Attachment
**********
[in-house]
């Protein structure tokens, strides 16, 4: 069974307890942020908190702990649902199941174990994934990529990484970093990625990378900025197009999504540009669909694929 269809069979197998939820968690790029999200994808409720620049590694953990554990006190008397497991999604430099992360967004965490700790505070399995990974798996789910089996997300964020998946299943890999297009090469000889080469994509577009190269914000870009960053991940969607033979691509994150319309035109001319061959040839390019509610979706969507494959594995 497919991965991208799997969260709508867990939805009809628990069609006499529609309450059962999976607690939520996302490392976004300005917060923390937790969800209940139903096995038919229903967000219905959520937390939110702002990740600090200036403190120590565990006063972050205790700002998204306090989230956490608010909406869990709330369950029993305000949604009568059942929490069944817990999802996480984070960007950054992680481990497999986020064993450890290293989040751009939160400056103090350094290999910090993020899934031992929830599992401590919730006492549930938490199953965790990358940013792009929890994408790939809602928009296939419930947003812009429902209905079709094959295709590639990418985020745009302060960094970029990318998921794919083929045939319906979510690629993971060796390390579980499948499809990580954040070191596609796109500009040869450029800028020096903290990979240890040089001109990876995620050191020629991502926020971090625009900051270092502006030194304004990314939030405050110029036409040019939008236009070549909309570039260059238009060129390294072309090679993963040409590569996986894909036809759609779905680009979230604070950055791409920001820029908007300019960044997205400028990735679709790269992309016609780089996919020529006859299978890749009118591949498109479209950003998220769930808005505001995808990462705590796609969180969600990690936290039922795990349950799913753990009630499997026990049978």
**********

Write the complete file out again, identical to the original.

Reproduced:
[in-house]
């Protein structure tokens, strides 16, 4: 069974307890942020908190702990649902199941174990994934990529990484970093990625990378900025197009999504540009669909694929 269809069979197998939820968690790029999200994808409720620049590694953990554990006190008397497991999604430099992360967004965490700790505070399995990974798996789910089996997300964020998946299943890999297009090469000889080469994509577009190269914000870009960053991940969607033979691509994150319309035109001319061959040839390019509610979706969507494959594995 497919991965991208799997969260709508867990939805009809628990069609006499529609309450059962999976607690939520996302490392976004300005917060923390937790969800209940139903096995038919229903967000219905959520937390939110702002990740600090200036403190120590565990006063972050205790700002998204306090989230956490608010909406869990709330369950029993305000949604009568059942929490069944817990999802996480984070960007950054992680481990497999986020064993450890290293989040751009939160400056103090350094290999910090993020899934031992929830599992401590919730006492549930938490199953965790990358940013792009929890994408790939809602928009296939419930947003812009429902209905079709094959295709590639990418985020745009302060960094970029990318998921794919083929045939319906979510690629993971060796390390579980499948499809990580954040070191596609796109500009040869450029800028020096903290990979240890040089001109990876995620050191020629991502926020971090625009900051270092502006030194304004990314939030405050110029036409040019939008236009070549909309570039260059238009060129390294072309090679993963040409590569996986894909036809759609779905680009979230604070950055791409920001820029908007300019960044997205400028990735679709790269992309016609780089996919020529006859299978890749009118591949498109479209950003998220769930808005505001995808990462705590796609969180969600990690936290039922795990349950799913753990009630499997026990049978």